Raleigh asks for help to preserve the city's LGBTQ history
It's Pride Month, and the city of Raleigh is asking for help to identify historically important places for the LGBTQ community.
Raleigh's Historical Development Commission wants to get a better understanding of where LGBTQ people have gathered through the years.
To do that, it has set up an online survey and is collecting oral histories.
"The survey was open in the fall. And we have re-opened it with some additional questions to hopefully get to some of the places that aren't as obvious," says Tania Georgiou Tully, the city's Senior Preservation Planner. "What Raleigh's collective memory so far seems to be is the social places. The nightclubs, the bars. And what we are hoping to also identify if it's important to community are other gathering spaces."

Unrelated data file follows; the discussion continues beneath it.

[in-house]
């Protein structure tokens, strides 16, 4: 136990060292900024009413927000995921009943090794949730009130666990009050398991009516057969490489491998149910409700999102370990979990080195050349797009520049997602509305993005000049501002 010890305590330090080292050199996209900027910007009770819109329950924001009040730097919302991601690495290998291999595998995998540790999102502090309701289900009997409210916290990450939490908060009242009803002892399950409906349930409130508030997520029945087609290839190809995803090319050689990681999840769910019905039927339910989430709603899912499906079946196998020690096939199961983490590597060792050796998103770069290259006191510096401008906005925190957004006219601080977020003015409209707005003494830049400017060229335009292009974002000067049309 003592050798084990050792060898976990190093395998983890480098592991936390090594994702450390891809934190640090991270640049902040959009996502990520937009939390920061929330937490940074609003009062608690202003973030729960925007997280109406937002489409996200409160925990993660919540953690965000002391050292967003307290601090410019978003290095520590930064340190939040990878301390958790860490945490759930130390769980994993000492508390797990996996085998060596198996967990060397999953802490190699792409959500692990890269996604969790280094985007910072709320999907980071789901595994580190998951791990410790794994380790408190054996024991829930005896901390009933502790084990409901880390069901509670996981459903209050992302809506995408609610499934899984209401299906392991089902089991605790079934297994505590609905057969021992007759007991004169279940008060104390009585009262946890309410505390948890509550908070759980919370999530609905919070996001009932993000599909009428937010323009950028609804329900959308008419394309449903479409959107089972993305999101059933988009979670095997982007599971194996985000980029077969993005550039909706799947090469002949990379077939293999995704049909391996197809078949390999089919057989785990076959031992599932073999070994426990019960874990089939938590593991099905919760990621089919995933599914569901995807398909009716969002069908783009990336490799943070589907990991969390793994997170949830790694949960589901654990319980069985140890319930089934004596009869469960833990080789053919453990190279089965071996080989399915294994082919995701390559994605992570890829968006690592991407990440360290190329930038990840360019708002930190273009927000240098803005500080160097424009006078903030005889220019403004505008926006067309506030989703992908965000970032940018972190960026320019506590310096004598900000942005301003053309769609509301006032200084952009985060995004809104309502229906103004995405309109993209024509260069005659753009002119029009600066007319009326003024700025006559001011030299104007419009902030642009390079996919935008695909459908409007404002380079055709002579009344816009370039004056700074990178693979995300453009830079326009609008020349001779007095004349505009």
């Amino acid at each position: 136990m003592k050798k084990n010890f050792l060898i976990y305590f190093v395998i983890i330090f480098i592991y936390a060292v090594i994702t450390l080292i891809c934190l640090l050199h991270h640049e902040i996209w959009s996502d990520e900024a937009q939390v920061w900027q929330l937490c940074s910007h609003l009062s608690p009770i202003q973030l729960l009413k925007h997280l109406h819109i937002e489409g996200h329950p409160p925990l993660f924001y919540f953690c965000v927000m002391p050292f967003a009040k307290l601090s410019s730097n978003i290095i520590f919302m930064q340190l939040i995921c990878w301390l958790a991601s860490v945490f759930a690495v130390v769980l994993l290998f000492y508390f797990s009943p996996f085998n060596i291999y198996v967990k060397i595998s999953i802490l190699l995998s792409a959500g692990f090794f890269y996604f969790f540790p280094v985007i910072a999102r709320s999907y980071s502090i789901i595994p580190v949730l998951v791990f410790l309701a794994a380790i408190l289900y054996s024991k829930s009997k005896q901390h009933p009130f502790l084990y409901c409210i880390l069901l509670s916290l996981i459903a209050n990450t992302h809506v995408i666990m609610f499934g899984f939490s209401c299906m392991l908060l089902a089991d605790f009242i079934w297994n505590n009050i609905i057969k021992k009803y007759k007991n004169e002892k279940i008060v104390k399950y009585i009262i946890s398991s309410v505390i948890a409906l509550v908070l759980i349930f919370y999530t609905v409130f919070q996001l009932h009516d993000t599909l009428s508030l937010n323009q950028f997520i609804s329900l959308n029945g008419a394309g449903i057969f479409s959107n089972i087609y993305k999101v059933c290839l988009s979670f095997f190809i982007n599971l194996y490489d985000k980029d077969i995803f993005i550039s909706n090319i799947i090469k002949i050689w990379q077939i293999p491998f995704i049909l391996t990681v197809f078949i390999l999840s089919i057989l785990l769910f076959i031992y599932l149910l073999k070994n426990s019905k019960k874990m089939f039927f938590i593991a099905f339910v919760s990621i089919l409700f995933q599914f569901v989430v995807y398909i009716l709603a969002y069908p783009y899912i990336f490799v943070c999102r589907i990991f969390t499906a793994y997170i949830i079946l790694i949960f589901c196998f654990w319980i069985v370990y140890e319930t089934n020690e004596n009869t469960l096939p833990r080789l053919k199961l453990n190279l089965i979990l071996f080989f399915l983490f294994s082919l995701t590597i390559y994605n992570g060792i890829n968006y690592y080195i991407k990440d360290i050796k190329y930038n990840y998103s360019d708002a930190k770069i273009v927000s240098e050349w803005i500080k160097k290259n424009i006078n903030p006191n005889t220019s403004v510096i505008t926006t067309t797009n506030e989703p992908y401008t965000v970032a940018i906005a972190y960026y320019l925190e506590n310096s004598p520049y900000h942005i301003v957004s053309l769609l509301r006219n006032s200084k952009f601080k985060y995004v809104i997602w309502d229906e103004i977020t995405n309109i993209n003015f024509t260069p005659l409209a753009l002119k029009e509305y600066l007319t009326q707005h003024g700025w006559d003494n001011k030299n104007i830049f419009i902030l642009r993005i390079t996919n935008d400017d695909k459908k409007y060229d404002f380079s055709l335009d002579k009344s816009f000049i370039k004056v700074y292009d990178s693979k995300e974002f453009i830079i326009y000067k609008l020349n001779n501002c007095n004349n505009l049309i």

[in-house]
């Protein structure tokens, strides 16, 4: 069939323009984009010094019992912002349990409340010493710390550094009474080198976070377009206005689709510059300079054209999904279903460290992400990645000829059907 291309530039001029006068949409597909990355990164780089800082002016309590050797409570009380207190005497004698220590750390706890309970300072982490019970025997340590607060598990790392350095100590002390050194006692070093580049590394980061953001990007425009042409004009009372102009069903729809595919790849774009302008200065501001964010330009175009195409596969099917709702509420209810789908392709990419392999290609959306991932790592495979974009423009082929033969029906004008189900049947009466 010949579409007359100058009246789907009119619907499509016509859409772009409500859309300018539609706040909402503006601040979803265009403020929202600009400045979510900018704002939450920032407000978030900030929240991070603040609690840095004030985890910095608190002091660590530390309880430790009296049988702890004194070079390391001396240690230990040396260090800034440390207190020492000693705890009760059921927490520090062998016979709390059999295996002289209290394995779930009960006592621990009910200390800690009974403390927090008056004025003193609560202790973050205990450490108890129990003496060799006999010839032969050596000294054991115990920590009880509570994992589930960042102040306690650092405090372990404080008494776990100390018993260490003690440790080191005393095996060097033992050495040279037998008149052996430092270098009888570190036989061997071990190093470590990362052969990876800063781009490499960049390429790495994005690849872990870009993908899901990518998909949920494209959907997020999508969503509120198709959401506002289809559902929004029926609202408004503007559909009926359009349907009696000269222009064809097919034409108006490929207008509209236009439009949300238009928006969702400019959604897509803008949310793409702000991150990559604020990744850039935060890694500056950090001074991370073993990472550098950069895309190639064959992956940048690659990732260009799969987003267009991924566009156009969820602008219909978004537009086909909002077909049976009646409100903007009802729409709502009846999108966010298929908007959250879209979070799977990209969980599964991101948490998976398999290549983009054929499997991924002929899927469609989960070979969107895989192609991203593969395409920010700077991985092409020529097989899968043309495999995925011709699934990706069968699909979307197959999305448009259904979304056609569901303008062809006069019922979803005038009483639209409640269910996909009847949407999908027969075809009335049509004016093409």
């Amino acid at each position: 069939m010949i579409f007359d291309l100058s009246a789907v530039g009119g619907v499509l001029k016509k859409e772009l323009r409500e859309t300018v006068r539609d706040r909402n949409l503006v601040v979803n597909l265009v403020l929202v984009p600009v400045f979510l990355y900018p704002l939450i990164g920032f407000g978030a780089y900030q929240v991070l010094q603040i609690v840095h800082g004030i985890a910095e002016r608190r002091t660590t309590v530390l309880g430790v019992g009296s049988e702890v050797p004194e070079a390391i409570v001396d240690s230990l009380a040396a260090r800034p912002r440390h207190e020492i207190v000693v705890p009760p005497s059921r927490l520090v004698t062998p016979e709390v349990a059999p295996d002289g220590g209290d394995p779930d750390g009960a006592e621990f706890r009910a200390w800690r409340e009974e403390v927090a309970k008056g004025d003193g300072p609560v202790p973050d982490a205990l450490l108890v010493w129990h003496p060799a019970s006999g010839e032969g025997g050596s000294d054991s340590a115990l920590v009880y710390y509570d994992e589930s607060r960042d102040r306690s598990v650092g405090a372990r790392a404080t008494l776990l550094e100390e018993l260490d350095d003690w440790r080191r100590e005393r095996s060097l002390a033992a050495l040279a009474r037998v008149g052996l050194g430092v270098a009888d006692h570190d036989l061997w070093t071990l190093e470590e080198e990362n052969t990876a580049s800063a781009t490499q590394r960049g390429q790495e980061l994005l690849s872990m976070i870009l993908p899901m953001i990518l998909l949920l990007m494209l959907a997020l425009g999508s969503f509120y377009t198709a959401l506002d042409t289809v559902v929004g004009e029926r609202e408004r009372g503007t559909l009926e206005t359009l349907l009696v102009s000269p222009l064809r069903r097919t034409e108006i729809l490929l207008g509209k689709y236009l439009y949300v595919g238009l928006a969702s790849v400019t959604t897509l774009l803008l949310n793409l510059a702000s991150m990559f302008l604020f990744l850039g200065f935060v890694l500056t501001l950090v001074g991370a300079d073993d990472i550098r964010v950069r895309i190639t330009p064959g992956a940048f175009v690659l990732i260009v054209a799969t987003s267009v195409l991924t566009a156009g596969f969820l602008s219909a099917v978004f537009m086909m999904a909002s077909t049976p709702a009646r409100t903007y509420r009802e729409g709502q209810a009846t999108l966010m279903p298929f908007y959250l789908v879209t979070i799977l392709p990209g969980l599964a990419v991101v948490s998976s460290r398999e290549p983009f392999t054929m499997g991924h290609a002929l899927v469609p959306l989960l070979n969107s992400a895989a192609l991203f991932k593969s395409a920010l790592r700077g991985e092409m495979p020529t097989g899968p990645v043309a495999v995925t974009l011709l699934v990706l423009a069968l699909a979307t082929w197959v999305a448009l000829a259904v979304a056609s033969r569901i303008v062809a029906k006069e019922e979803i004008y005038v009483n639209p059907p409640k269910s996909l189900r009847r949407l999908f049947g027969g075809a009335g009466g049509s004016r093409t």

The survey is open through August. Tully says the commission will produce a report by the end of the year, and then reach out to property owners about historic designations or preservation.
A community meeting on the project is happening June 22 at 6:30 p.m., at the CAM Raleigh Art Museum.